So, if you share my concerns here, I'd like to know what you think:

1) If a woman truly considers it to be wrong for women to be drafted into the military and to serve as soldiers/warriors, is she obligated by conscience to refuse even to register for the draft if that should be required by law, thus subjecting herself to possible (but unlikely) prosecution and to the major life disabilities caused by not being able to drive, etc.?

2) If not, what are the probabilities that such a woman, if she registered and were subsequently called up in an actual draft, would be granted conscientious objector status for her sincere or even religious anti-feminism?

3) What practical steps can we as moral traditionalists take to help young women who may be coerced to register for the draft to document the sincerity and nature of their objections for possible future reference? Might it, for example, be a good idea to form some sort of organization opposed to women in the military which women could join, providing further evidence that their objections are sincere and long-standing? How about if pastors step forward and offer their services to interview or correspond with young women and document their objections? And so forth.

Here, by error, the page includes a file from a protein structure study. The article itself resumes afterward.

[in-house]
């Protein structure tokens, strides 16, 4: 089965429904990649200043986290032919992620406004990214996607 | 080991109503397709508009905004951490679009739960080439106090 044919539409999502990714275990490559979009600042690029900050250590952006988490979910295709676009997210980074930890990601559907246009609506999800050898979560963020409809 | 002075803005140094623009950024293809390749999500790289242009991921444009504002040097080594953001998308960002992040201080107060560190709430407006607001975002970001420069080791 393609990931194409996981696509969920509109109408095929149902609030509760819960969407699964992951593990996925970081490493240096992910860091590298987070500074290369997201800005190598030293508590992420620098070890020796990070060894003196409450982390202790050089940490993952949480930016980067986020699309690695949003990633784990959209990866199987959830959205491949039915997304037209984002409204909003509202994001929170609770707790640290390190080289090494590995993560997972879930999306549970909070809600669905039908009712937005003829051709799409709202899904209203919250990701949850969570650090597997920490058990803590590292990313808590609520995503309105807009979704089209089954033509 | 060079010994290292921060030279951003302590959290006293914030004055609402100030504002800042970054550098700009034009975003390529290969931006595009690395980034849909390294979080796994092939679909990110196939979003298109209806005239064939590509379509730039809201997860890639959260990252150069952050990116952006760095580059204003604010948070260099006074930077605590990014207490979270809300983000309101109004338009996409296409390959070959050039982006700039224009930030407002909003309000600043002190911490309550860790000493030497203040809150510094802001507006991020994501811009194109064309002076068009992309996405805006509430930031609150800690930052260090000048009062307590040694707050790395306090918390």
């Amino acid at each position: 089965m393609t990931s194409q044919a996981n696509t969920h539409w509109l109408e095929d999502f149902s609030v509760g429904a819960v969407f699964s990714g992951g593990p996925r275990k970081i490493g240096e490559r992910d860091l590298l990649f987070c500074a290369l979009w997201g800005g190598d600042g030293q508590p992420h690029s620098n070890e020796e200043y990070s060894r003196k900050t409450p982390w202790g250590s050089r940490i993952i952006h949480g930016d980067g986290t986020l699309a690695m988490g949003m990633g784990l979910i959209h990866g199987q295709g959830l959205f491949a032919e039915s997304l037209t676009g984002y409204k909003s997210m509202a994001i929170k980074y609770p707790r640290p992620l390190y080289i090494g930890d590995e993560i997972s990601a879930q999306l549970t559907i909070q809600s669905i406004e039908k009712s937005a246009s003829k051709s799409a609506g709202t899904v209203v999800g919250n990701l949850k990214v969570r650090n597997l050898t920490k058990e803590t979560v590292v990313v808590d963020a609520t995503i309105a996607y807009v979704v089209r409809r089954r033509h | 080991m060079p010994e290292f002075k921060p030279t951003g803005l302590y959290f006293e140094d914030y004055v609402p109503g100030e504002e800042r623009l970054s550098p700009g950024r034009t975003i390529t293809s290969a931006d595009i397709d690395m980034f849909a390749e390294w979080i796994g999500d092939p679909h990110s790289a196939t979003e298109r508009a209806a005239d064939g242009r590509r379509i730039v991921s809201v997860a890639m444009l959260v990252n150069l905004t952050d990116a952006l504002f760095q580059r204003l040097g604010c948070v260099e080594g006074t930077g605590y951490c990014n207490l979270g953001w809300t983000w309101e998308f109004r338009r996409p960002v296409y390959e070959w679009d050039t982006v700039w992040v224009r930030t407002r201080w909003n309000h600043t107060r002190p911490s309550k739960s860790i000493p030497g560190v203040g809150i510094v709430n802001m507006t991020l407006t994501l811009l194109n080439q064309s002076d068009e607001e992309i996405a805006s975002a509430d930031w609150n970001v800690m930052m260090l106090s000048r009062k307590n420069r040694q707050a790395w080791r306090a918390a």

I do not believe that it is jumping the gun (no pun intended) to talk about such things. If we wait indefinitely, it could be too late. And if we are going to counsel young women that, if that is the law, they should register for the draft while holding out hope of not actually being forced into the military, it becomes imperative that their sincere objections to being in the military as women be recorded over as long a period of time and in as many ways as possible.

If anyone happens to know a friendly draft lawyer who could give an opinion on whether a non-pacifist woman with anti-feminist objections to serving in the military would ever be granted CO status, feel free to ask him.